The big picture: Facebook's optimizing size of the pie versus share of the pie.  It can't be all things to all people, so it's let others extend it and share in the revenue and create streams of their own.  Estimates of the revenues to be earned this year by the ecosystem of third party app developers running on Facebook and MySpace run to $300-500 million, growing at 35% annually.  
Them's not "digital dimes", especially in the context of steep declines in September ad page trends in, say, revenues of leading magazine franchises, as well as stalled television network upfronts. But, folks might argue, "Do I want to live in thrall to the fickle Facebook API, and rent their social graph at a premium?"  The answer isn't binary -- how much of an app's functionality lives in Facebook, versus living on a publisher's own server, is a choice.  Plus, there's ways to keep Facebook honest, like getting behind projects like OpenSocial, as other social networks have done. (OpenSocial is trying to become to Facebook's social graph as Linux is to Windows.  Engineer friends, I know -- only sort of.)  And, for Old Media types who don't feel they are up to the engineering tasks necessary, there are modern-day Levi Strausses out there selling jeans to the miners -- like Ning, which just today raised more money at a high valuation.  Still too risky? Old Media could farm out app development to their own third party developer networks, improving viral prospects by branding and promoting (to their suscriber lists) the ones they like in exchange for a cut of any revenues.  In this scenario, content gets added as an ingredient, not the whole main course.  

What is true in the new environment is that reach-based ad network plays surfing on aggregated content won't pay any more.  Rather we have to think about services that would generate more revenue from narrower audiences.  The third-party games created by Facebook app developers referenced above demonstrate how those revenues might stem from value through entertainment.  As we speak, Apple and its developers are earning non-trivial sums from apps.  Phonetag has its hands in folks' pockets (mine included) for $10/month for its superuseful -- albeit non-social -- transcription service.  Filtering for relevant content is a big challenge and opportunity.  Might someone aggregate audiences with similar interests and offer a retail version sourced at wholesale from filtering service firms like Crimson Hexagon?  Looks like Porter Novelli may already be thinking down these lines...

Let's push the math: a winner service by anyone's measure would earn, say, $50M a year. Four bucks a month from each person is roughly $50/ year.  You'd then need a million folks, 1/250th of Facebook's user base to sign up.  Reasonability check -- consider the US circulation of some major magazine titles

If your application service is especially useful, maybe you can get $2/month directly from each person.  Maybe you can make the rest up in ecommerce affiliate commissions (a 10% commission on $125 in annual purchases by each person gets you ~$1/month) and ad revenue (the $12 million/year nut would require one dollar per member per month; a $10 CPM would mean getting each of your million users to account for one impression on your service a couple of times per week, more or less, to cover that nut.)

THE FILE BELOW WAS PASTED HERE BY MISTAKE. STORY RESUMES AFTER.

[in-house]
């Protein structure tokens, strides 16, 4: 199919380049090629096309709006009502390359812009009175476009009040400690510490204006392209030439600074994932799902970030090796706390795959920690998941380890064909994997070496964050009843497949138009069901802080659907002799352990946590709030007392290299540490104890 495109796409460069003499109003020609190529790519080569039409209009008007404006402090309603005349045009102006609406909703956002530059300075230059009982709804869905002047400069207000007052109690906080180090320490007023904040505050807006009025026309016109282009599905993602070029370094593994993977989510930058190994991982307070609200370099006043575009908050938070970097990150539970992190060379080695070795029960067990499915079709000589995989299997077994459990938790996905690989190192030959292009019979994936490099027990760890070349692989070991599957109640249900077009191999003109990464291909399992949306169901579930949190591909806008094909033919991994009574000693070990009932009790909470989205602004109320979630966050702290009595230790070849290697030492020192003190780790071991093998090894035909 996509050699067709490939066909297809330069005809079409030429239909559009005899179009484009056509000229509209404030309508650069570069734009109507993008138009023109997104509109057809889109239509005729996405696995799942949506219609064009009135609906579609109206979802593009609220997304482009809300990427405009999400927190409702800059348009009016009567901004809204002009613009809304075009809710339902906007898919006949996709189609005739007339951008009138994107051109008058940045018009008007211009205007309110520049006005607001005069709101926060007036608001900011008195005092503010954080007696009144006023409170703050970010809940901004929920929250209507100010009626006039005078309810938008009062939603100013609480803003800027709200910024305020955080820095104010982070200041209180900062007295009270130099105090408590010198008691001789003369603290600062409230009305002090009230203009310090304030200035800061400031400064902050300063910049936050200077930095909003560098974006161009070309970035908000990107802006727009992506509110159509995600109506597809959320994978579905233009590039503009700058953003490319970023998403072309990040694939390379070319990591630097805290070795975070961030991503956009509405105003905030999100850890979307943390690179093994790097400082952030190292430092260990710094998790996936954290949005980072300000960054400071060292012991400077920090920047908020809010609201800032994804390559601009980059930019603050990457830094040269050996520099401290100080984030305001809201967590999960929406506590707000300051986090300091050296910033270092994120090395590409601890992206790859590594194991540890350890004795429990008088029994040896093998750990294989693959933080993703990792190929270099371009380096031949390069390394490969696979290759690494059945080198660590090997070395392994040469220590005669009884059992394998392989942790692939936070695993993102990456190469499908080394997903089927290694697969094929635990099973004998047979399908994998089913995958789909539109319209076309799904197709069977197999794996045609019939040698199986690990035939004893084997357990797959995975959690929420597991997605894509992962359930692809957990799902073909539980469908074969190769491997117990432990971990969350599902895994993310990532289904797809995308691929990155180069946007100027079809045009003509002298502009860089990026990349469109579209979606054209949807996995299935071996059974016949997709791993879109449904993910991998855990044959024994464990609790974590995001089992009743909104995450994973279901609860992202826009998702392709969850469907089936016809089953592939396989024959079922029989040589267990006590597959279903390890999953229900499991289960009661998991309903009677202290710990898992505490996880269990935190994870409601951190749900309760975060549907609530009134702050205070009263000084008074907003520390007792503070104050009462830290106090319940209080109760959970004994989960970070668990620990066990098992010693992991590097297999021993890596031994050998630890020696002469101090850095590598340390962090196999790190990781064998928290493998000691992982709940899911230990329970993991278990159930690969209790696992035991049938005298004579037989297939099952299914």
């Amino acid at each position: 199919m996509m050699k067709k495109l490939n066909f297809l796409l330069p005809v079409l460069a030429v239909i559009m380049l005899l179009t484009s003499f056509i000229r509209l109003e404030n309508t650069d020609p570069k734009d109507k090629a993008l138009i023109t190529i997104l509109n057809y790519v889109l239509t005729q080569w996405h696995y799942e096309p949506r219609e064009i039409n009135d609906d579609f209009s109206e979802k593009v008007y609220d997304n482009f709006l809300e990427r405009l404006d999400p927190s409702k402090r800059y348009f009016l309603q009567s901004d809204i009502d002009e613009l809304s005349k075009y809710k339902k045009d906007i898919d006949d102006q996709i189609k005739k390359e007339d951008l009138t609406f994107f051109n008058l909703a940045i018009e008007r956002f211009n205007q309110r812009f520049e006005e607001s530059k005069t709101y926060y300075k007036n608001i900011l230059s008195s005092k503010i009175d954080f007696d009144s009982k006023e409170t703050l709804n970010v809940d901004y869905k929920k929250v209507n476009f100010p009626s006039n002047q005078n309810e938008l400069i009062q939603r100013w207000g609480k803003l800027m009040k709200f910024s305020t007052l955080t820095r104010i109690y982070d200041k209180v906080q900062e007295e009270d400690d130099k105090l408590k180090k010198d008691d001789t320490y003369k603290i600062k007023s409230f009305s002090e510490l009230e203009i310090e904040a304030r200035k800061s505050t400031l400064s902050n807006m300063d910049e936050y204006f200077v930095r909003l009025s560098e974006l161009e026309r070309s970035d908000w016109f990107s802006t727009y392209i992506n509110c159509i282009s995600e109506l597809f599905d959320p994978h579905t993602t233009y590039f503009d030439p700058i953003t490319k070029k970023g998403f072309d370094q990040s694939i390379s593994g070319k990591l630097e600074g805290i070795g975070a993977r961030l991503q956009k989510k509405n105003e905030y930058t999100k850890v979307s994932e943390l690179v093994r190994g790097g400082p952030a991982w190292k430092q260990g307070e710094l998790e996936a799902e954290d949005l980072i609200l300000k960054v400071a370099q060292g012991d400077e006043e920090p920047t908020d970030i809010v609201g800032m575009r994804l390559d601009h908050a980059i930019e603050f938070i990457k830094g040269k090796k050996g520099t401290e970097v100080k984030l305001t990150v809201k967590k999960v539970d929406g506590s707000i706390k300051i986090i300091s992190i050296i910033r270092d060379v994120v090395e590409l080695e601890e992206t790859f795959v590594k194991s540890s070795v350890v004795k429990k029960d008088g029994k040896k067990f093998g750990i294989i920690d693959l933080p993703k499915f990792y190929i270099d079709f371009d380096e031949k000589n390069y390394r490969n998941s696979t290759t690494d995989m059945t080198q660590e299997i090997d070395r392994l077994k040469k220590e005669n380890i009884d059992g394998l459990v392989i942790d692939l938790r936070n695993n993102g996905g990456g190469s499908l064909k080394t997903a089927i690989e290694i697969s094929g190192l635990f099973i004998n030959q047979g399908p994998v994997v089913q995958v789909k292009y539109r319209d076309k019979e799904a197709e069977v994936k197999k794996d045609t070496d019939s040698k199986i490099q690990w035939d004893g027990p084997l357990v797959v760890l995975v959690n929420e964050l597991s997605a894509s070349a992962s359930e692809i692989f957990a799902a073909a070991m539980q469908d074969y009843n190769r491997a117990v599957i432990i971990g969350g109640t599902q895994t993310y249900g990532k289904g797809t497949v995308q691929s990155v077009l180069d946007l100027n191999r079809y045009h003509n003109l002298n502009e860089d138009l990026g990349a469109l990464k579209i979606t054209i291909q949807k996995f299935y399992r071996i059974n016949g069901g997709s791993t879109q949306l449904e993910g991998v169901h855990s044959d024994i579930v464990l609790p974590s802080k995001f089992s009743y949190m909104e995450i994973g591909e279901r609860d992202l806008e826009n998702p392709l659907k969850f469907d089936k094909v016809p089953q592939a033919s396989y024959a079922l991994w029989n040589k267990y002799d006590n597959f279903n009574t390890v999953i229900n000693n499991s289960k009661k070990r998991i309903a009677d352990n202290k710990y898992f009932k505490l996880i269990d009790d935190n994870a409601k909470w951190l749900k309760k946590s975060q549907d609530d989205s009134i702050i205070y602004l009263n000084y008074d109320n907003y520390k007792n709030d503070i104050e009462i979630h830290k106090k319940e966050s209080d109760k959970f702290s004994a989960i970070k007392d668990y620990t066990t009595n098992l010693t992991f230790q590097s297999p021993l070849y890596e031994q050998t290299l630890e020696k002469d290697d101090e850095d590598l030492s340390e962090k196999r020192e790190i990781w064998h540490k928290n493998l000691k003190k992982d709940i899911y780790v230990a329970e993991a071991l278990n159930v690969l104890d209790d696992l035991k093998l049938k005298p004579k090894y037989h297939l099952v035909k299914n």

We also have to be prepared to live in a world where the premiums such services earn are as evanescent as mayflies, especially if we build them on open social graphs.  But that's ok -- just as Old Media winners built empires on excellent, timely editorial taste in content, New Media winners will build their franchises on "editorial noses" for function-du-jour, and function-based insights relevant to their advertisers.  And last time I checked, function and elegance were not mutually exclusive.

So, even as we salute the Facebook juggernaut as it steams past Media Beach, it's time to light some design workshop campfires, and think application services that have "Value, Affinity, Simplicity."

June 27, 2009

Future Forward "What's Next In Tech": "DARC" Days Ahead

Thursday evening I attended Future Forwards' "What's Next In Tech: Exploring The Growth Opportunities of 2009 and Beyond" at the BU School Of Management.  The second of the evening's two panels (moderated with usual aplomb by Scott Kirsner) included Hubspot CEO Brian Halligan.  Brian described the criteria Hubspot uses as part of its hiring process using the acronym "DARC":

  • Digital natives -- active presences in a number of places on the Web
  • Analytic -- not just comfortable with, but passionate about data and the tools to play with them 
  • Reach -- their digital presences have a large number of friends and followers that potentially help Hubspot's viral marketing efforts 
  • Content creators -- their digital contributions provide signs of intelligent life 
Very useful and memorable.  Also, echoed the "Show, don't tell" philosophy we had at ArsDigita a decade ago.

Brian noted the emergence of Boston as a center of digital marketing thought leadership, citing (among others) local heroes David Meerman Scott, Chris Brogan, and Paul Gillin, and mentioning firms like Communispace and Crimson Hexagon (where my friend Ms. Perry Hewitt was the first CMO before leaving a few weeks ago to lead online communications for Harvard University).